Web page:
“Hi, I am Diya Desai! Some of the initiatives I founded and lead include the Circle of Friends program, where I teach 15 special education elementary student girls STEM basics in order to remove the stigma surrounding this underrepresented community. Additionally, I also lead the service learning and mentorship program called Slam, where I volunteer weekly to help persistently lowest achieving elementary students and share mine and my peers expertise and passion for this field of computing with those who haven't been provided the same opportunities due to socioeconomic disparities. As president of my school's Girls and Code Club, I work to bring more girls into the field of computing and develop a strong network of like-minded, motivated women. I'm passionate about the work that I do because I understand the difference that seeing more women in tech related fields can have.”

Eliana Wang: “The desired outcome from my workshops, classes, and demonstrations is that children could gain a positive experience in computer science at a young age so that they can continue to pursue that path in the future. To broaden participation and create more opportunities in computer science, I've actively encouraged girls to participate in my workshops by offering courses that are more geared toward their interests. Additionally, in 2021, I led my Forage Club to refurbish and donate a dozen used computers for the community to use for computer science education. I'm inspired to teach children because I want them to connect computer science to what they're interested in and passionate about. Just like how I became interested in computer science through a fashion-themed Scratch course, I want other children to also explore connecting computer science to their interests. I feel greatly rewarded when I see their faces light up when they complete a project or when they understand a concept.”

Elizabeth Gorman: “Hello, my name is Elizabeth Gorman and the initiative I will be talking about is my robotics team, the Misfits FRC team 6418. We're an all girls and non-binary student community team from San Francisco, although we have students participating from all around the Bay Area. Because we are an FRC team, per first rules, only high school age students can participate as members on the team. The team has done many outreach initiatives like summer workshop courses and working booths at Maker Faires in order to introduce robotics to a wider range of students. My goal for the main impact of the team is to introduce young women and non-binary students to the impact and opportunities that come from getting introduced to technology at a young age. Part of the mission of the Misfits is to create an inclusive environment where everyone can participate and learn regardless of background.”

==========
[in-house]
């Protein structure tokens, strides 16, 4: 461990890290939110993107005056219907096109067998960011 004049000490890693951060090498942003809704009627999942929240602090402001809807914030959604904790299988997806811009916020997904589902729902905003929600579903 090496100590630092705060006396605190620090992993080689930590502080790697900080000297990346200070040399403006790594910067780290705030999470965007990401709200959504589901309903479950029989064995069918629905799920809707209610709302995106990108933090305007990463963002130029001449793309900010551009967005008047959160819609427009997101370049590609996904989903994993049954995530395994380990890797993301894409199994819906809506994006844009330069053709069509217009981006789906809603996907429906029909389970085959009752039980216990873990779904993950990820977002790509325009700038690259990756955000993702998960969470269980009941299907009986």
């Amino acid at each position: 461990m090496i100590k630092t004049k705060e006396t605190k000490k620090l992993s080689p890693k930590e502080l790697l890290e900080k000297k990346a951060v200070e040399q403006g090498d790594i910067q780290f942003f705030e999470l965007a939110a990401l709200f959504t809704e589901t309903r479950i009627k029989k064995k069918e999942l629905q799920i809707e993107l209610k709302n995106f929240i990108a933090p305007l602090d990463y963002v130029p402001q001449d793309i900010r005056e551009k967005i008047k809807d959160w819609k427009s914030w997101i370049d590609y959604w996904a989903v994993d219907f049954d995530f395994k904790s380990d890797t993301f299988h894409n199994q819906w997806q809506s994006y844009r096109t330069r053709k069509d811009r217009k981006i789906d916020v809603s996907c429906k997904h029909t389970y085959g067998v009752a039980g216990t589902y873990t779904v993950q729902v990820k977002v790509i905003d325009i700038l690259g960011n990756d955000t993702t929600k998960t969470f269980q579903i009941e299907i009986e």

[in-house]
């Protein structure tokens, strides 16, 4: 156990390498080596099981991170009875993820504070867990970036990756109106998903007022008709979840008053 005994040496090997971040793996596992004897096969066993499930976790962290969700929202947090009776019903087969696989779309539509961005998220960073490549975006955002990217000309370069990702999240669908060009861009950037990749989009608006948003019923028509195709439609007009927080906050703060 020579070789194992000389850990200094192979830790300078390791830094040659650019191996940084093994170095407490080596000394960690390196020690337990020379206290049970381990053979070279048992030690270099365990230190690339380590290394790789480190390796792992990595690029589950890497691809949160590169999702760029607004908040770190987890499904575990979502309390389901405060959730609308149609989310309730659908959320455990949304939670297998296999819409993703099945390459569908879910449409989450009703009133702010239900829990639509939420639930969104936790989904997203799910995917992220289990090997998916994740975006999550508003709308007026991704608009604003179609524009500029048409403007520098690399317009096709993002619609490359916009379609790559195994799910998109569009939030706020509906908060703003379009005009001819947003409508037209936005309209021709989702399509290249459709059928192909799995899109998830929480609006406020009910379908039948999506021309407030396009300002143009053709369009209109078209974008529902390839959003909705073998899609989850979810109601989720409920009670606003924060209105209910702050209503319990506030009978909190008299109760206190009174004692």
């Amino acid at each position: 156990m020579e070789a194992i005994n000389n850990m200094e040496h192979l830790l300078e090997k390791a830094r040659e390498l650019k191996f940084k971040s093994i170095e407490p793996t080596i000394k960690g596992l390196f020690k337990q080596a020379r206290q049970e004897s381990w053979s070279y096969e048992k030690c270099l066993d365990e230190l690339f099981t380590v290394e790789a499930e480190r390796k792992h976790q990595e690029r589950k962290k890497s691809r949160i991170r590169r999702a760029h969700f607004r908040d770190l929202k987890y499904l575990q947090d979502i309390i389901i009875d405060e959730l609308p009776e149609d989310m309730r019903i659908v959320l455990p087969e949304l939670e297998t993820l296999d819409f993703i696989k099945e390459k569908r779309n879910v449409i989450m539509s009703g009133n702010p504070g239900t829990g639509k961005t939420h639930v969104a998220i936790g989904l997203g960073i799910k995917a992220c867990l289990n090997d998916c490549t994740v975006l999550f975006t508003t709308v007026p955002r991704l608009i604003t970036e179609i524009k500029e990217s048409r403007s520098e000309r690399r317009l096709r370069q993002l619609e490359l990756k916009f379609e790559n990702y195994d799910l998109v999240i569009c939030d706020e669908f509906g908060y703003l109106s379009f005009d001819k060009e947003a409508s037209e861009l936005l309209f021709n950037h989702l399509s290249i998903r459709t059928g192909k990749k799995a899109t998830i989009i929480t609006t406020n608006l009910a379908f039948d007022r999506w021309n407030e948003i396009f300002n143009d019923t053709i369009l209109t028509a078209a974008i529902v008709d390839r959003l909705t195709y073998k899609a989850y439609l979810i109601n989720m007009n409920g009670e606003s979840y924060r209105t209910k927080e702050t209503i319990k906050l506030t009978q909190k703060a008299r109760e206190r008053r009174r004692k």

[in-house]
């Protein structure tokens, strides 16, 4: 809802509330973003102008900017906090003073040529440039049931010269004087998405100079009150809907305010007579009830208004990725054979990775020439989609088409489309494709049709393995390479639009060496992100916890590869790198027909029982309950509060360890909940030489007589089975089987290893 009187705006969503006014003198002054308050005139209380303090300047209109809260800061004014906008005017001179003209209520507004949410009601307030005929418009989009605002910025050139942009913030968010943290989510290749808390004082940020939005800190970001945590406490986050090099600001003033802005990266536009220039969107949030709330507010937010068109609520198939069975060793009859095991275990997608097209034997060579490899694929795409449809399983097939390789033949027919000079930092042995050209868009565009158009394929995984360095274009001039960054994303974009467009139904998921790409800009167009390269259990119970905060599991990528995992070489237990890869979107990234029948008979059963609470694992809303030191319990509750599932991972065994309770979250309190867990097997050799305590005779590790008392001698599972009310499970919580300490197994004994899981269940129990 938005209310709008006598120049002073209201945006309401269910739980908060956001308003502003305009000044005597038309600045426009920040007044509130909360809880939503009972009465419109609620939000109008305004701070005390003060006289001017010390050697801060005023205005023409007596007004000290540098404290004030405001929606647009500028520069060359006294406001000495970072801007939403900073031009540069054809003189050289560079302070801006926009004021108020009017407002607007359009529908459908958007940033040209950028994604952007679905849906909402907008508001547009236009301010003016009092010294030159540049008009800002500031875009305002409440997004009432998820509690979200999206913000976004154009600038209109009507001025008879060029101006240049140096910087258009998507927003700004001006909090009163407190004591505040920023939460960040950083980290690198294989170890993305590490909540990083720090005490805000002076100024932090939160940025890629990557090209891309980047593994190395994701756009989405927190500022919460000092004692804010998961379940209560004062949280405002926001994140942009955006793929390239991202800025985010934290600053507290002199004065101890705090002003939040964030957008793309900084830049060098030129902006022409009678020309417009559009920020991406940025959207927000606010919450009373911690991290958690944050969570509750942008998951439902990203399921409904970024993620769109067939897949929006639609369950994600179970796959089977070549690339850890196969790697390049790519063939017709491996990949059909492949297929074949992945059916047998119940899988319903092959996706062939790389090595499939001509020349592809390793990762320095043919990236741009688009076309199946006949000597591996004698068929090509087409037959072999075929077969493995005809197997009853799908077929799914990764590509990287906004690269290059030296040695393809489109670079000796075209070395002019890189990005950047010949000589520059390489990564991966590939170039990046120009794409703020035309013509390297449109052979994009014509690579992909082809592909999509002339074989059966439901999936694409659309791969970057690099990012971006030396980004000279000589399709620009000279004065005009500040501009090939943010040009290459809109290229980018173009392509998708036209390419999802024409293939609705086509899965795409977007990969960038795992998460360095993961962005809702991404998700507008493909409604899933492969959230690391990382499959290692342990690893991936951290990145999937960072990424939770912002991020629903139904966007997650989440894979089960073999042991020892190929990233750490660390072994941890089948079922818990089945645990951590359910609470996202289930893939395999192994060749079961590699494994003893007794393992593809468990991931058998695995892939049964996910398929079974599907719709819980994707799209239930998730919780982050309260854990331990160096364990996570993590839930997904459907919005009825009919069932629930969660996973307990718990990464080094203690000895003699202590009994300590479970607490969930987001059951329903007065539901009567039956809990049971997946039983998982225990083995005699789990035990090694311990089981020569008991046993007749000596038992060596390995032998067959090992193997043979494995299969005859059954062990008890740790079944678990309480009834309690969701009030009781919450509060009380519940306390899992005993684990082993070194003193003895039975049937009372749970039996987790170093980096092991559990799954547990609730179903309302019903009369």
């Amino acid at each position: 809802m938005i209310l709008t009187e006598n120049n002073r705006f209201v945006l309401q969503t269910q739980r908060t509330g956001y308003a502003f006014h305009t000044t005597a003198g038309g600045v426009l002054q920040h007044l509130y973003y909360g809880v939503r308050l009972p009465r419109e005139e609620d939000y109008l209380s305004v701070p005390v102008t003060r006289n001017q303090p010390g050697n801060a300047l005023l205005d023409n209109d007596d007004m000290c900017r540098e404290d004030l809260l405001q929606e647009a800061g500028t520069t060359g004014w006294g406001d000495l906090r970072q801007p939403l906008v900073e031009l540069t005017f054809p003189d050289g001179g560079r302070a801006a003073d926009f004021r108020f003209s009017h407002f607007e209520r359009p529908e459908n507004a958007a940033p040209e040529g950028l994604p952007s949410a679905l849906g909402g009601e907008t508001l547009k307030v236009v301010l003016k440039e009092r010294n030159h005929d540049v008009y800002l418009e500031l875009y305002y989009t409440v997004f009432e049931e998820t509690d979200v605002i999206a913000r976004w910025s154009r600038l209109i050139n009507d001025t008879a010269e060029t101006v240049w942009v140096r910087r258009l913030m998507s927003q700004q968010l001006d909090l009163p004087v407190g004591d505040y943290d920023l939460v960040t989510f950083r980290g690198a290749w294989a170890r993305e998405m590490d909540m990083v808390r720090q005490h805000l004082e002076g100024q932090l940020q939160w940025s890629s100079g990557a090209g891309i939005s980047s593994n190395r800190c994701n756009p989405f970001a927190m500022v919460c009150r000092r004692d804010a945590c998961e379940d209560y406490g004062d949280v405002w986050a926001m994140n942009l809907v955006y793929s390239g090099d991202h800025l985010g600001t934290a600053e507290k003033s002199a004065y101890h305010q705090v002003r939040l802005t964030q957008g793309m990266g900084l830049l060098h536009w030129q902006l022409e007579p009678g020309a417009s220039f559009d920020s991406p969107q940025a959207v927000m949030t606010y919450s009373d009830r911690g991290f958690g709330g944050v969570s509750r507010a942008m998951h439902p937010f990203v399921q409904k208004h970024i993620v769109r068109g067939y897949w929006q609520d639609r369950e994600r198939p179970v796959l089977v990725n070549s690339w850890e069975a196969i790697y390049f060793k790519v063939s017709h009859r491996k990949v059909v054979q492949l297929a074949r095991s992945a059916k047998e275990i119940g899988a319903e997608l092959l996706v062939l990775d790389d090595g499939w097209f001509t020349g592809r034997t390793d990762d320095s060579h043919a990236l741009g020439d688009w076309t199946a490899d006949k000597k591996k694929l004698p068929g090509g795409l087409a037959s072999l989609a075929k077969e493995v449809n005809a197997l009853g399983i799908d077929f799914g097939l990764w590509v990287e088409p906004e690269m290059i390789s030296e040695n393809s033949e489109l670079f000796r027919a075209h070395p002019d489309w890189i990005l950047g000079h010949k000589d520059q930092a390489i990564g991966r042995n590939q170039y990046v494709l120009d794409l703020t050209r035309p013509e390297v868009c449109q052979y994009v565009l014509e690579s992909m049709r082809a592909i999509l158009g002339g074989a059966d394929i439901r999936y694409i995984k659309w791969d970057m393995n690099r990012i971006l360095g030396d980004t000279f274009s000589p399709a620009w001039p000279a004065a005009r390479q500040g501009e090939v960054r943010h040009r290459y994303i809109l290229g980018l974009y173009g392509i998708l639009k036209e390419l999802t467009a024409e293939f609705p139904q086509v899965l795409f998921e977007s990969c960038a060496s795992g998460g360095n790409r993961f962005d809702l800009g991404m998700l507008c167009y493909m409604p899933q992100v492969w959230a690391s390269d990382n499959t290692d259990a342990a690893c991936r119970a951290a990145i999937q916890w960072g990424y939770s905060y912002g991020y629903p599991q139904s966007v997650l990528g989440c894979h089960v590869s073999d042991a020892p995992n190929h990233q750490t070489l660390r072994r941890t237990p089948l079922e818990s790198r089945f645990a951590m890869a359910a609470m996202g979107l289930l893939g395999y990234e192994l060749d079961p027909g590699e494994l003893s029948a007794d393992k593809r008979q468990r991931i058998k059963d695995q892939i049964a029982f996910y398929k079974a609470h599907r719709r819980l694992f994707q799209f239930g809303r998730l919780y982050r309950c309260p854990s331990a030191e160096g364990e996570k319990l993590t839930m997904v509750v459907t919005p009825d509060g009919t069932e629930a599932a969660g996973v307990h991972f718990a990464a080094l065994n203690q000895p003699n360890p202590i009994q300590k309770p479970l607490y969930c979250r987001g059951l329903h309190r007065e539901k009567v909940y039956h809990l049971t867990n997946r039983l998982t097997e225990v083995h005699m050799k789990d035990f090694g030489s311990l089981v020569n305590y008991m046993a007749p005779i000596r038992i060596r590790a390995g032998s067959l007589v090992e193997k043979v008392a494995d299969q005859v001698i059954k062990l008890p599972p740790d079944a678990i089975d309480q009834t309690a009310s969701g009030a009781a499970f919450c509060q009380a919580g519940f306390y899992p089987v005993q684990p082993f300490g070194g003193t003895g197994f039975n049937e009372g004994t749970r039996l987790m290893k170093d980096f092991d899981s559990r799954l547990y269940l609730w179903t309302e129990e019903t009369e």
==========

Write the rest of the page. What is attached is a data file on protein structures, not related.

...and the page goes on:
Emmie Kao: “Inspired by my work with the All Girls STEM Society and Kid by Kid, I decided to start Data Science for Change, a high school club that focuses on educating students about the different aspects and uses of data science—and then enabling these students to use these skills to make a change in the school community through a group project. The reason why I enjoy teaching peers and younger students is because I enjoy computing and problem solving, and I love sharing that joy and knowledge with others. When I was in middle school, I was only just discovering my love of computing, learning Java for the very first time. But I know for a fact that even earlier in life, my elementary school self would've been incredibly excited at the prospect of learning about computing, either in a group or with a mentor. Now, having the opportunity to teach an elementary schooler how to code or teach a middle schooler about cybersecurity, enables me to share my own interests with someone who loves these topics just as much as I do.”

Eniola Aloba: “Some ways that I have helped to implement technology in my community is through teaching mainly girls and non-binary individuals at my school, how to code and get interested in technology through my role of presidency of the Girls Who Code Club. And not only that, I also serve as a member of the Army Educational Outreach Council, where I work to engage students of all backgrounds to develop an interest in STEM and work to seek for more opportunities. I'm passionate about teaching and finding opportunities for others because I know I'm making a change for something great. As a Black woman, I find it often hard to feel qualified or uplifted to partake in activities and events, not only because I'm a minority, but also because I'm a woman. Being a voice to help other minorities like me encourages me to know that I can do something incredibly remarkable in the world.”

Watch the NCWIT Aspirations in Computing Impact Award Recipient Spotlight Videos

Originally shared on October 12, 2023


Harini Thiagarajan: